The low-friction total hip arthroplasty (THA) has revolutionized care of the arthritic hip. The extensive need for this procedure coupled with a high degree of patient satisfaction and excellent longevity made THA one of the most significant contributions in orthopedic surgery in the 20th century. Despite the evolution of knowledge and technology gained over the last 40 years, infection of the periprosthetic environment continues to be a formidable complication of this procedure. Considerable strides have been achieved as the incidence of this complication has declined significantly from the 9% reported in Sir John Charnley’s initial experience (1) to the current incidence of 1%-2% (2-4). A variety of prophylactic techniques have been investigated in an effort to decrease this incidence even further. If a periprosthetic infection is suspected, many investigative modalities that aid in confirming the diagnosis are available. With the knowledge of the established indications for the various treatment methods available, the treating surgeon can select the most appropriate course of action and optimize the patient’s chance for successful eradication of the infection.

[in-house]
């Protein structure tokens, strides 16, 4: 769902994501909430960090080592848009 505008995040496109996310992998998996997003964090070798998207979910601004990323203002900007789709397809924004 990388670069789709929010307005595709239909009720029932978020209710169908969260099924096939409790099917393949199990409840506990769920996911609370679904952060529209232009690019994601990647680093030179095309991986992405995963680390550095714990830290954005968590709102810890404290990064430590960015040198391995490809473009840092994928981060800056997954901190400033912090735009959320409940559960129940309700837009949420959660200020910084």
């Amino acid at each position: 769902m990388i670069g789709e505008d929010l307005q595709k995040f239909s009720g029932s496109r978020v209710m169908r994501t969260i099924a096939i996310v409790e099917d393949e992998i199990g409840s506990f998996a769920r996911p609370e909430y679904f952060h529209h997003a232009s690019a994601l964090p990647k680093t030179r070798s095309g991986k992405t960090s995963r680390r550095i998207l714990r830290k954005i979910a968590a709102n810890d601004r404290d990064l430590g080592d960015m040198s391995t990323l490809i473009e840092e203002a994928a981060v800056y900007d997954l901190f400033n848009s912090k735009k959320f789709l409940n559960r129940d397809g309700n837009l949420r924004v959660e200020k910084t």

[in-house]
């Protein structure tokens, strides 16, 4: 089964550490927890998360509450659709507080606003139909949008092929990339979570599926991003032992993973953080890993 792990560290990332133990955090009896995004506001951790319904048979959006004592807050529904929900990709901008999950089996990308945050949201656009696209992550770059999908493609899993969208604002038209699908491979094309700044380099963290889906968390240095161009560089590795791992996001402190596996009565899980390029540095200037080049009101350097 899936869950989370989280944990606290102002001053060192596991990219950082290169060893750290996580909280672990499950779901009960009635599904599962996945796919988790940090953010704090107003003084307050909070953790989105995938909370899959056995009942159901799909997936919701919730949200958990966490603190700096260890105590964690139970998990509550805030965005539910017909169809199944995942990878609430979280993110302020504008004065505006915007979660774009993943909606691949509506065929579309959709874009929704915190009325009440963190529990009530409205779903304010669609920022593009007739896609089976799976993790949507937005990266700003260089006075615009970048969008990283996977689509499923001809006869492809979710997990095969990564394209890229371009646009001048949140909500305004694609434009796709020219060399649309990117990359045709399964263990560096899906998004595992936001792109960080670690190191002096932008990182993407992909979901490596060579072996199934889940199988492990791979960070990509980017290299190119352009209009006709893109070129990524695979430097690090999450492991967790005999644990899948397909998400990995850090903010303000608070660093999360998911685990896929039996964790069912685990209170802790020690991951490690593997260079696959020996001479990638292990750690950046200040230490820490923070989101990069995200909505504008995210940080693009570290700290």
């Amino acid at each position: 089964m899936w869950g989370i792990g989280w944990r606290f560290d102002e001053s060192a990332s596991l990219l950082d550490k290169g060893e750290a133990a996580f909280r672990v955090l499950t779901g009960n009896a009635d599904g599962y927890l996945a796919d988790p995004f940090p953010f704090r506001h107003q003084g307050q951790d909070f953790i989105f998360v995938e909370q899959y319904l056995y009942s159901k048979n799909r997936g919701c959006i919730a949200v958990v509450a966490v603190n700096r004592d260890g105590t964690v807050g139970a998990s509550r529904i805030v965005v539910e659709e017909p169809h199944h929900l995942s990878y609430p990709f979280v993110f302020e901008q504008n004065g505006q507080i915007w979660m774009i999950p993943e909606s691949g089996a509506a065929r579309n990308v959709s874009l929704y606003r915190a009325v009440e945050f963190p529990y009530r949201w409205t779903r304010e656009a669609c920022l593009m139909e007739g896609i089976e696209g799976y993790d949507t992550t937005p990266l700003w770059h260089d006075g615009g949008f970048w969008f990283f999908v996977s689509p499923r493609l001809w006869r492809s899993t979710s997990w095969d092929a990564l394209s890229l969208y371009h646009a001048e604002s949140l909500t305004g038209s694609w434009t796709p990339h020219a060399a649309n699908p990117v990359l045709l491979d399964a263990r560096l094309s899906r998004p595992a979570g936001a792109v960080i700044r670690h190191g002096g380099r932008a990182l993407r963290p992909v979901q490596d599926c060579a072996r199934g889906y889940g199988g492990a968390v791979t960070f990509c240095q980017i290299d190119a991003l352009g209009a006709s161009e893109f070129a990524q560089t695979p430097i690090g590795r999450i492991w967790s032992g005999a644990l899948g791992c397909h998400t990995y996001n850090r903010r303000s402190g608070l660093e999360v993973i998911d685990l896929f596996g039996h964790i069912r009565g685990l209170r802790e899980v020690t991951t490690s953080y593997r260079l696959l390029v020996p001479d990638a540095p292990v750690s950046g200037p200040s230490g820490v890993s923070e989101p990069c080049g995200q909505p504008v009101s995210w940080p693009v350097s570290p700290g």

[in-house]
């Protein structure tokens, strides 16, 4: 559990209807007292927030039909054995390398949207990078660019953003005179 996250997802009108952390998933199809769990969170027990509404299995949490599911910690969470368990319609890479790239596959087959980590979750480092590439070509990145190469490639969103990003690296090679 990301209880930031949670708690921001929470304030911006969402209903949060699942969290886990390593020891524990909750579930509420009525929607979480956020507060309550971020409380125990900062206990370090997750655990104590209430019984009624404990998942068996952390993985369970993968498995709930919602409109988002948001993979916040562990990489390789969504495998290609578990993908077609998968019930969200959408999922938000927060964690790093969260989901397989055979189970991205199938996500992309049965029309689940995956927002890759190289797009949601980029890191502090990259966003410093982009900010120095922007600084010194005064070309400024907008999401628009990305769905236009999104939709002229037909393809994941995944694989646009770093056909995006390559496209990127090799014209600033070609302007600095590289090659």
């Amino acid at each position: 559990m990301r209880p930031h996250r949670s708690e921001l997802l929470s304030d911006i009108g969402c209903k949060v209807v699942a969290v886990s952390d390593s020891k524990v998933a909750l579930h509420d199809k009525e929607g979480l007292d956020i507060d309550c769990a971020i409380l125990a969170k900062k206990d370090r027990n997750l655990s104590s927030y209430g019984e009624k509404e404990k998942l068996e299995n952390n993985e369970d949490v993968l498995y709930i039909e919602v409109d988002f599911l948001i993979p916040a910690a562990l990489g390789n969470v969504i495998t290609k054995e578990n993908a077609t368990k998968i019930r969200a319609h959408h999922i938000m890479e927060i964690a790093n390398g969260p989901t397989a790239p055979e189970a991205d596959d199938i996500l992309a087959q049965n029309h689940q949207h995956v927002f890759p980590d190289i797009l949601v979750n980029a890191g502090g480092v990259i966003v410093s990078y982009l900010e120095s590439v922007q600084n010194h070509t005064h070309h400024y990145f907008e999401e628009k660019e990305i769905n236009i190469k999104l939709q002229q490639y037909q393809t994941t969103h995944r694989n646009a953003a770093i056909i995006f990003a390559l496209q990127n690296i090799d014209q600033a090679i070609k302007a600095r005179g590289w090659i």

|Original language||English (US)|
|Title of host publication||Musculoskeletal Infections|
|Number of pages||52|
|State||Published - Jan 1 2003|
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